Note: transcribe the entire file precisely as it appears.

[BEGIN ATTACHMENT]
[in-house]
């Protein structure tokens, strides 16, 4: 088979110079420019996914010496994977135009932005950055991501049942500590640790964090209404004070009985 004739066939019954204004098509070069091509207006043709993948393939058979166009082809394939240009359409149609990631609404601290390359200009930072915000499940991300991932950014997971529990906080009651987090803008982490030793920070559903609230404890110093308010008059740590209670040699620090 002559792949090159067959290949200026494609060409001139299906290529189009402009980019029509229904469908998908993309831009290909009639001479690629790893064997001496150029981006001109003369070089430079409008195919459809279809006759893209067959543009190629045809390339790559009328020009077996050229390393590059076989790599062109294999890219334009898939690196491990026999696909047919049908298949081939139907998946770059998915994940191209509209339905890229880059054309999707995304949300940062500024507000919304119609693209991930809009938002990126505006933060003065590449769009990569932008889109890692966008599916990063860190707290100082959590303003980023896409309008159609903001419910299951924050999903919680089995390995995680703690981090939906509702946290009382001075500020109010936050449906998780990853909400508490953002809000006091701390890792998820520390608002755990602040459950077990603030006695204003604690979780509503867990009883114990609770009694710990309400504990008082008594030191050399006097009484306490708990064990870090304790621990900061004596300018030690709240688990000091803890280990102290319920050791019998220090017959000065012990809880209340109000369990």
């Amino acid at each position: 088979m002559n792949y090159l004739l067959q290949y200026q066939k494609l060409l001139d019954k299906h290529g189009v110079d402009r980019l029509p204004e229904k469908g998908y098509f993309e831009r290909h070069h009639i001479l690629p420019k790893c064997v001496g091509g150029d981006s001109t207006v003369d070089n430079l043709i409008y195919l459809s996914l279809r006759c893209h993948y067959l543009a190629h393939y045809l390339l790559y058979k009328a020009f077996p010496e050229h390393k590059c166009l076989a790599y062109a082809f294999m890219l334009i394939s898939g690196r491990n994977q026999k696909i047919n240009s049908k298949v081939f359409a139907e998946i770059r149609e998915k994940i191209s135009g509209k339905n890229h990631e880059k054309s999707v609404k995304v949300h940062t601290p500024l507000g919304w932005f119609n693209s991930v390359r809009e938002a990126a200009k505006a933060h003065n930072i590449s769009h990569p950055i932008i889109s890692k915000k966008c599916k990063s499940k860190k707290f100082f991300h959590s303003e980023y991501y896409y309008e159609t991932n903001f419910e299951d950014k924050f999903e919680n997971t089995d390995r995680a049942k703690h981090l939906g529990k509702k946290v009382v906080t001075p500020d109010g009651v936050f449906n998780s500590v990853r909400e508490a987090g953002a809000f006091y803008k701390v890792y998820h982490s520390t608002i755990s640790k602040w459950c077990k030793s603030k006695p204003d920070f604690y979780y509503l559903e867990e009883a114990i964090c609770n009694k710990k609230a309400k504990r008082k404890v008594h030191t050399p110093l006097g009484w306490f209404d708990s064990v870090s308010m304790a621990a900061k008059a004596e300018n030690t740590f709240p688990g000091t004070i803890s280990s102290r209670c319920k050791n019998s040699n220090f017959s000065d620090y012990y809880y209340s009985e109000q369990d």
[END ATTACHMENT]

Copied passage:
[in-house]
């Protein structure tokens, strides 16, 4: 088979110079420019996914010496994977135009932005950055991501049942500590640790964090209404004070009985 004739066939019954204004098509070069091509207006043709993948393939058979166009082809394939240009359409149609990631609404601290390359200009930072915000499940991300991932950014997971529990906080009651987090803008982490030793920070559903609230404890110093308010008059740590209670040699620090 002559792949090159067959290949200026494609060409001139299906290529189009402009980019029509229904469908998908993309831009290909009639001479690629790893064997001496150029981006001109003369070089430079409008195919459809279809006759893209067959543009190629045809390339790559009328020009077996050229390393590059076989790599062109294999890219334009898939690196491990026999696909047919049908298949081939139907998946770059998915994940191209509209339905890229880059054309999707995304949300940062500024507000919304119609693209991930809009938002990126505006933060003065590449769009990569932008889109890692966008599916990063860190707290100082959590303003980023896409309008159609903001419910299951924050999903919680089995390995995680703690981090939906509702946290009382001075500020109010936050449906998780990853909400508490953002809000006091701390890792998820520390608002755990602040459950077990603030006695204003604690979780509503867990009883114990609770009694710990309400504990008082008594030191050399006097009484306490708990064990870090304790621990900061004596300018030690709240688990000091803890280990102290319920050791019998220090017959000065012990809880209340109000369990």
């Amino acid at each position: 088979m002559n792949y090159l004739l067959q290949y200026q066939k494609l060409l001139d019954k299906h290529g189009v110079d402009r980019l029509p204004e229904k469908g998908y098509f993309e831009r290909h070069h009639i001479l690629p420019k790893c064997v001496g091509g150029d981006s001109t207006v003369d070089n430079l043709i409008y195919l459809s996914l279809r006759c893209h993948y067959l543009a190629h393939y045809l390339l790559y058979k009328a020009f077996p010496e050229h390393k590059c166009l076989a790599y062109a082809f294999m890219l334009i394939s898939g690196r491990n994977q026999k696909i047919n240009s049908k298949v081939f359409a139907e998946i770059r149609e998915k994940i191209s135009g509209k339905n890229h990631e880059k054309s999707v609404k995304v949300h940062t601290p500024l507000g919304w932005f119609n693209s991930v390359r809009e938002a990126a200009k505006a933060h003065n930072i590449s769009h990569p950055i932008i889109s890692k915000k966008c599916k990063s499940k860190k707290f100082f991300h959590s303003e980023y991501y896409y309008e159609t991932n903001f419910e299951d950014k924050f999903e919680n997971t089995d390995r995680a049942k703690h981090l939906g529990k509702k946290v009382v906080t001075p500020d109010g009651v936050f449906n998780s500590v990853r909400e508490a987090g953002a809000f006091y803008k701390v890792y998820h982490s520390t608002i755990s640790k602040w459950c077990k030793s603030k006695p204003d920070f604690y979780y509503l559903e867990e009883a114990i964090c609770n009694k710990k609230a309400k504990r008082k404890v008594h030191t050399p110093l006097g009484w306490f209404d708990s064990v870090s308010m304790a621990a900061k008059a004596e300018n030690t740590f709240p688990g000091t004070i803890s280990s102290r209670c319920k050791n019998s040699n220090f017959s000065d620090y012990y809880y209340s009985e109000q369990d």